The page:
Felix Sandberg’s art deals with existential philosophical questions: Love, life and one’s own existence. Typical for his photographic works is the directly given frame of interpretation. He describes in his own words, or on the basis of quotations, which statement he associates with the picture and thus gives the viewer a clear direction of thought. At the same time, he greatly appreciates the viewer’s own interpretation. His first artist book “At night I fall asleep with a smile on my face” is created in the same way. Each double page contains one theme and usually consists of a photograph that is juxtaposed with a train of thought or a short story. Sometimes a double page consists of two photographs, which together illustrate a theme.
He likes to describe the book as follows: “A book containing 163 pictures, 82 thoughts, 17 Stories and some wisdom from people I don’t now.” Somewhat more abstract however in the same way the blurb describes this statement:
A book about love and life and work and digitization and China and about me and you. About projects and money and light. About fear and beauty and the fear of the decay of beauty. About ugliness and about the beauty of ugliness. About cities and living and happiness and shit. About spirits and flying. About dreams and plans. About dogs and salmon. About the future and the now. And about nonsense and sense and perversities and forms of perversities. About pictures and cell phones and selfie sticks and prostheses. About owls and warriors and, of course, about buses. About barbed wire, cacti and leather seats. And about time. About bars and rain and about action, failure and success. About nothing and art and art dealers and also a little bit about the assistants of art dealers. Broken eggs and chicken legs are also mentioned. Promise.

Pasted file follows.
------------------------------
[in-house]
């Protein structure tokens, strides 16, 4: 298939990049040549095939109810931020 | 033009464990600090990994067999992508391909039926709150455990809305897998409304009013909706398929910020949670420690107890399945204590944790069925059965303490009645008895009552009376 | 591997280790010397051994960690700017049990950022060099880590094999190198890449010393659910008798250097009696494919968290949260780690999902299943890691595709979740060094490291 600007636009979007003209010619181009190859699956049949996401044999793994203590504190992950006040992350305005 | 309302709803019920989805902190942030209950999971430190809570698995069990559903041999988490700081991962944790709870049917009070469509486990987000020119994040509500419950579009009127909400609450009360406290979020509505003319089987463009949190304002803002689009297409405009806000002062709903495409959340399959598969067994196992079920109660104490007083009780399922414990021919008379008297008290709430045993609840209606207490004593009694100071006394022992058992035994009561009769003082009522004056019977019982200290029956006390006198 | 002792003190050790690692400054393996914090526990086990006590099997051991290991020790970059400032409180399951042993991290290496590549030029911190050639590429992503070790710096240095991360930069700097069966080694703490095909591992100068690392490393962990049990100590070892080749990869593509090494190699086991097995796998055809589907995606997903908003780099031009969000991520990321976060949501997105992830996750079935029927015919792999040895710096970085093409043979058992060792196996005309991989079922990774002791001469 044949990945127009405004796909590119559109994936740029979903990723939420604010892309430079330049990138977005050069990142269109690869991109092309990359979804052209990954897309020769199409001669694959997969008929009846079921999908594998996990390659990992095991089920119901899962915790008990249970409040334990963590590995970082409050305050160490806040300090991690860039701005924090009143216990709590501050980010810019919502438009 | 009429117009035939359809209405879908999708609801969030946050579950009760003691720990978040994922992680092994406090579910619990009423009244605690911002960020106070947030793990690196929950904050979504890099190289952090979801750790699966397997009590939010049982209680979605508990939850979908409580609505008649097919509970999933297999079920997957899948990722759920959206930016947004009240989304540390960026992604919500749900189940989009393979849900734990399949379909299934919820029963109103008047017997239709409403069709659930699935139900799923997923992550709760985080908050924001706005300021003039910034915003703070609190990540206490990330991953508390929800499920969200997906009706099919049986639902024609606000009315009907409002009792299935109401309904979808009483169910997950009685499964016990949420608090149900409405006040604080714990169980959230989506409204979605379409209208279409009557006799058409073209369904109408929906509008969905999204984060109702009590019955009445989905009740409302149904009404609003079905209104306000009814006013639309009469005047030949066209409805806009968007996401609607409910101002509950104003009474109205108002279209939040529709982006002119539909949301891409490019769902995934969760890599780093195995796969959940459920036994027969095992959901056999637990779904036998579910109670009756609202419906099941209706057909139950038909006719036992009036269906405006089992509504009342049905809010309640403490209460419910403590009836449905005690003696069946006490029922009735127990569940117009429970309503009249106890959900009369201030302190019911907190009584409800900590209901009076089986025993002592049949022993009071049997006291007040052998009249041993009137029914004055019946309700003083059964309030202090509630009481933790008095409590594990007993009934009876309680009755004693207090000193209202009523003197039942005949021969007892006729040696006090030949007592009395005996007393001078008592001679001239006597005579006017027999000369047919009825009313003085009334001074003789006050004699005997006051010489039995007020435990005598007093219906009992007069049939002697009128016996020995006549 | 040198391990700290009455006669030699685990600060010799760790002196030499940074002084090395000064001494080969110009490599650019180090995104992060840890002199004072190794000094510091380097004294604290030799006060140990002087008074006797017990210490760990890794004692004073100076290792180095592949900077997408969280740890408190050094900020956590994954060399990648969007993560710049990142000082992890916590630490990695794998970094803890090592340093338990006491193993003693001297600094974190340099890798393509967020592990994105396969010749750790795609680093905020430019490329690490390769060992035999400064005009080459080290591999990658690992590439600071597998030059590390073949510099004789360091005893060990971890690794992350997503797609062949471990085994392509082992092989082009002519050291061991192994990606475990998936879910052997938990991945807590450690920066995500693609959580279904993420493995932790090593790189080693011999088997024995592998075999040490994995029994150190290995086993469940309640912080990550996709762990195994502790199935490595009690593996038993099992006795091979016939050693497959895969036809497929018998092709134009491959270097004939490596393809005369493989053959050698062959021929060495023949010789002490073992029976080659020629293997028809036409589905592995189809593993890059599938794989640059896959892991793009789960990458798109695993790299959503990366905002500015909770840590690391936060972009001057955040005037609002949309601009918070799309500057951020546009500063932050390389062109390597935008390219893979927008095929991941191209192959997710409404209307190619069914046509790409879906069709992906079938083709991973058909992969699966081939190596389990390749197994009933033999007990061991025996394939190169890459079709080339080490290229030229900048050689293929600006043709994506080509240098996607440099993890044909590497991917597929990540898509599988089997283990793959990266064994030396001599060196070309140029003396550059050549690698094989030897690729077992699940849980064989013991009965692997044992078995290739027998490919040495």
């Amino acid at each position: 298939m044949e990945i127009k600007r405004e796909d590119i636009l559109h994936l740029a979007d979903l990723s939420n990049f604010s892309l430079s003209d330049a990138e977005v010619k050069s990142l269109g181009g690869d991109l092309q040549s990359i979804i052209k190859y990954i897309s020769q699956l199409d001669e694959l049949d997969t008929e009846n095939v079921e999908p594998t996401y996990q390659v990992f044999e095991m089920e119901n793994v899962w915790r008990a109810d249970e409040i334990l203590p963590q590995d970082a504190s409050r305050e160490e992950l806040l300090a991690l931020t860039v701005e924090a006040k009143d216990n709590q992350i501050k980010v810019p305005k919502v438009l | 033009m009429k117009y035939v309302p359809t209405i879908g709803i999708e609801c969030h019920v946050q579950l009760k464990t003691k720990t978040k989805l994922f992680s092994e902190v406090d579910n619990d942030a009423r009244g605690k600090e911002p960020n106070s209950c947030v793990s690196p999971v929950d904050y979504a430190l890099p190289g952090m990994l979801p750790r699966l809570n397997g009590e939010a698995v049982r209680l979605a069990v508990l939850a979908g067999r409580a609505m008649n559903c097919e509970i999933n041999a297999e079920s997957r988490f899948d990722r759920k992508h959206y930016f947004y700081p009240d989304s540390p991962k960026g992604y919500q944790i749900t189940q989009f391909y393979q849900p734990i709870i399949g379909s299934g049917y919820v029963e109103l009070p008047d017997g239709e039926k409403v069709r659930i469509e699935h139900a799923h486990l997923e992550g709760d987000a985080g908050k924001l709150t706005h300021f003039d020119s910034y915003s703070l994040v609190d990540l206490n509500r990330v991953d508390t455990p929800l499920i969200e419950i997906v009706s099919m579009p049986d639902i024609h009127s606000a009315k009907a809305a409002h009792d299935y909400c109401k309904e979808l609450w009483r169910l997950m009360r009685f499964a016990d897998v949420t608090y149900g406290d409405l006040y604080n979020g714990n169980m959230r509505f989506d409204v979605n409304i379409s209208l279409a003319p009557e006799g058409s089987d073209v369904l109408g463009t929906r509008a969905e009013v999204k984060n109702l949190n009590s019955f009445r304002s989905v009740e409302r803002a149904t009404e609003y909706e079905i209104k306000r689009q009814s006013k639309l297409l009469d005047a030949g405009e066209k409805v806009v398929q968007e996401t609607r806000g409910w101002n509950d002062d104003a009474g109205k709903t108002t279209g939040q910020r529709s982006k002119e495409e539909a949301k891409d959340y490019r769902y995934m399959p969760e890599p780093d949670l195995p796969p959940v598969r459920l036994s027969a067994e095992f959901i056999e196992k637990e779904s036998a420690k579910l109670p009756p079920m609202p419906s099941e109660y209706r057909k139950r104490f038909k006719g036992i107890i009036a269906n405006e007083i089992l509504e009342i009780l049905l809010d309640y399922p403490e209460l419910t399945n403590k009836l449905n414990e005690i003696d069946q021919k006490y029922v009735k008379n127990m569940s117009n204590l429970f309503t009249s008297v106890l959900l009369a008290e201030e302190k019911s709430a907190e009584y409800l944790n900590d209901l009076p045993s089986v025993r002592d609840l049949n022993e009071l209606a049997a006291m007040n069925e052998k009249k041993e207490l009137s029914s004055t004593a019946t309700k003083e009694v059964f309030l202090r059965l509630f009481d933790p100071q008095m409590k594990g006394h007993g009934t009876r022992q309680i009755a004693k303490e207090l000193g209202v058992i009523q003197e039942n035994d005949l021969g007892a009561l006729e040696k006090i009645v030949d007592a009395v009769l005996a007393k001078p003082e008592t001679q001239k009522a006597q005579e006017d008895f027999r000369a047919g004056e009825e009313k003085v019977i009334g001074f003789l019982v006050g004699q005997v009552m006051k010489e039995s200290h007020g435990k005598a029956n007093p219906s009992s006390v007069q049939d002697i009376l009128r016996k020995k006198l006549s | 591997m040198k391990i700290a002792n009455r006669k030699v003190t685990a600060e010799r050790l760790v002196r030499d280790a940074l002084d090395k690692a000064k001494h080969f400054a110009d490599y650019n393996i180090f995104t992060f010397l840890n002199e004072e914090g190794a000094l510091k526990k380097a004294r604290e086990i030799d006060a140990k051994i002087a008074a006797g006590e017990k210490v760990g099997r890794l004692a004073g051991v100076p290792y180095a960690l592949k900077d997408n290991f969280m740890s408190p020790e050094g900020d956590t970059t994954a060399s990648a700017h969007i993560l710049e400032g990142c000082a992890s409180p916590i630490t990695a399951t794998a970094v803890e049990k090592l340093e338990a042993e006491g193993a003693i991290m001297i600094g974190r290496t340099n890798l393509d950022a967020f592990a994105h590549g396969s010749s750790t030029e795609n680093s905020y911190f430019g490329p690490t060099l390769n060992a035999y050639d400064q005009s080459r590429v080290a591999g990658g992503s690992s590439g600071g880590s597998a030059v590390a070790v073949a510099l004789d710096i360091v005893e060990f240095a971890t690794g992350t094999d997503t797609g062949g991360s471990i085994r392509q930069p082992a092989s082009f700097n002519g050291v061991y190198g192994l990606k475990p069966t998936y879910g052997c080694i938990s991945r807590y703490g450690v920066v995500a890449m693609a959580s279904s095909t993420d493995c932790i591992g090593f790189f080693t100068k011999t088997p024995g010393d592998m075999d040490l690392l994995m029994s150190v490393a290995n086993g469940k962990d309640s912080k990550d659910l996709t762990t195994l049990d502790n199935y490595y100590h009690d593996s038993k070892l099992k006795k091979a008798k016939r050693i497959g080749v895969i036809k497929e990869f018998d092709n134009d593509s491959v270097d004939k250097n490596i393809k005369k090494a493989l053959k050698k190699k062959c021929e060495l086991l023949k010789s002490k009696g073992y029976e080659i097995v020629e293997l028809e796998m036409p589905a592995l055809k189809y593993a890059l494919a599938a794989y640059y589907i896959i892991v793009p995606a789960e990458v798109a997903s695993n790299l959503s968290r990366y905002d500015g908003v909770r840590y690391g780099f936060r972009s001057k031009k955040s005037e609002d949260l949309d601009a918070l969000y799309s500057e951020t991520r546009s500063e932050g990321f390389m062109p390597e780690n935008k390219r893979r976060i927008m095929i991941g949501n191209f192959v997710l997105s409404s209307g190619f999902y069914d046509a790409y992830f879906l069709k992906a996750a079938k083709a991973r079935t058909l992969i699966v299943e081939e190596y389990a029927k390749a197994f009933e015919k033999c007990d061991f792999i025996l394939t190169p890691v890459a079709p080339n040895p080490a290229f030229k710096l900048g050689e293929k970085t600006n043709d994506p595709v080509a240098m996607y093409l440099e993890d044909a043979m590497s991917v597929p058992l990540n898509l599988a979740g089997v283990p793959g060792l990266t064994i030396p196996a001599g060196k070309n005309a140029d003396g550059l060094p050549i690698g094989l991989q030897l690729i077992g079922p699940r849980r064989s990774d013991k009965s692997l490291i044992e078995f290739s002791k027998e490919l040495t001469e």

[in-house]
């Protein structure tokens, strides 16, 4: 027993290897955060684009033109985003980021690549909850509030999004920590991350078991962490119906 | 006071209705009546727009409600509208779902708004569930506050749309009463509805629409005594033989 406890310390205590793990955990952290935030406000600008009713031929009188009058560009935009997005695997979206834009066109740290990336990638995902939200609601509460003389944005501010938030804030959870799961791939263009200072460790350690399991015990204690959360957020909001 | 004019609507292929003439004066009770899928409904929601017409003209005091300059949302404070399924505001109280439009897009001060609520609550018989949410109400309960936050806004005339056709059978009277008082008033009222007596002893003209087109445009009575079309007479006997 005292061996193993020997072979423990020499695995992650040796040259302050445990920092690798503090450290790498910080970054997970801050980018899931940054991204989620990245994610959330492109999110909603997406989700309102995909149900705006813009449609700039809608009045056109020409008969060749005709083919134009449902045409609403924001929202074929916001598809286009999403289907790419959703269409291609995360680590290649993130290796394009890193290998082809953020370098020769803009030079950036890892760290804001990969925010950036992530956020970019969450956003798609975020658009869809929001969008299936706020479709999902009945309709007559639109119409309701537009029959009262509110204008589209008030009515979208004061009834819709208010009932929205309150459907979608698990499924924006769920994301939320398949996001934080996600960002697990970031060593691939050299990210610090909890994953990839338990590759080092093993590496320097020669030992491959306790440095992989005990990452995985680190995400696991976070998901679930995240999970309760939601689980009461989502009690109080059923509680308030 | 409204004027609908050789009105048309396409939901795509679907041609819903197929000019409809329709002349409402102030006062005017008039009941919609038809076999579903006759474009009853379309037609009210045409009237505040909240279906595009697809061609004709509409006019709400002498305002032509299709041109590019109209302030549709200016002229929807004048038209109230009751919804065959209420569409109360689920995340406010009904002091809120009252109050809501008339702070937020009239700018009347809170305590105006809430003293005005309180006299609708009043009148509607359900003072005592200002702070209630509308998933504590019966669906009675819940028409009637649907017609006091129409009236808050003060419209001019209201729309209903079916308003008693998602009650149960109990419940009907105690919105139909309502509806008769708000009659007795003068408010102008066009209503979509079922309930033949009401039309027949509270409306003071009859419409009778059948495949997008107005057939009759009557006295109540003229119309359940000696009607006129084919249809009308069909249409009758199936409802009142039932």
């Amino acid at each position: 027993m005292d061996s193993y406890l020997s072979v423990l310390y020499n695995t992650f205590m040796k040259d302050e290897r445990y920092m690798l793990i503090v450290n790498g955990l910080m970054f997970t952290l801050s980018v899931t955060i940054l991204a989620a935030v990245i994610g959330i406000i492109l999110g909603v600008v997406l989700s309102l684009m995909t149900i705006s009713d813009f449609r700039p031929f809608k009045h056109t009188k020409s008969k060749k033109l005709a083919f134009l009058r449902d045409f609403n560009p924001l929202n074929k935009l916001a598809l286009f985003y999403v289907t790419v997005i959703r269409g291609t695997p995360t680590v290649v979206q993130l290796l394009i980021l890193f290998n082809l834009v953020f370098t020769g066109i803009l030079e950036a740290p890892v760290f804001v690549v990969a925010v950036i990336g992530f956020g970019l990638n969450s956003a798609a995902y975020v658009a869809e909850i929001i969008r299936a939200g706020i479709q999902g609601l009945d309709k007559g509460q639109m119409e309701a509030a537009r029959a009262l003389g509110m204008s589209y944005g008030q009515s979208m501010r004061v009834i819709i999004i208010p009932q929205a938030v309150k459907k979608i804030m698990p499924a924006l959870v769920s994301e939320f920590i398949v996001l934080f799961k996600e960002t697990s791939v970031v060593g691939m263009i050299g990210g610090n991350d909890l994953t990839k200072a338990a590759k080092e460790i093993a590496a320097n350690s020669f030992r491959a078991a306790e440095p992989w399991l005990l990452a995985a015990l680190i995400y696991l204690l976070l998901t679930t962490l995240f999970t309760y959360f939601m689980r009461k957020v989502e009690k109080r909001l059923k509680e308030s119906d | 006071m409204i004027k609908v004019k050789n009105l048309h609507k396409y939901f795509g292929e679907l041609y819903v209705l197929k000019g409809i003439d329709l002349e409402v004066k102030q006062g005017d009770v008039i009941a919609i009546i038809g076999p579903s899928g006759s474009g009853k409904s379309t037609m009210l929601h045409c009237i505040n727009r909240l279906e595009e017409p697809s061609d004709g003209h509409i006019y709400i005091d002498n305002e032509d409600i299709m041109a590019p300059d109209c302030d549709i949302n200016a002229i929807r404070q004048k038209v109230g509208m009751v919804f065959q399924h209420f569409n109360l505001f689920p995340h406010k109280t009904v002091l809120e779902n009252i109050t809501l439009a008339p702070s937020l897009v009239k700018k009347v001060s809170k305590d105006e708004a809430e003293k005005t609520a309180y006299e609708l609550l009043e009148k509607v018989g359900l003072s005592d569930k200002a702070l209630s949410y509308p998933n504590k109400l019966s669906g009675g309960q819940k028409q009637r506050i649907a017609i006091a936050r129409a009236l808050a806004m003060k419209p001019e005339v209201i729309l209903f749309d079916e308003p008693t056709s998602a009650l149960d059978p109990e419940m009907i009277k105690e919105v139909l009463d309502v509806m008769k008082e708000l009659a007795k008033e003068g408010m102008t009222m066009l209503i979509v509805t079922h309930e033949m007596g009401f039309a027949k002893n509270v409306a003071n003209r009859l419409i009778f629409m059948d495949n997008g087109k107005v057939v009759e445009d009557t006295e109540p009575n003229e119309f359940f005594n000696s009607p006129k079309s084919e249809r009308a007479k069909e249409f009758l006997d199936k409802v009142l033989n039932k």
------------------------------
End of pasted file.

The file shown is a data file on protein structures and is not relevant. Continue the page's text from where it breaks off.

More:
Felix Sandberg says about his practice: I turn ideas into art. I don’t know where they come from.
I can only make it a reality.
I started with objects.
At the moment photographs are the carriers of my concepts.
Large format or combined as a book.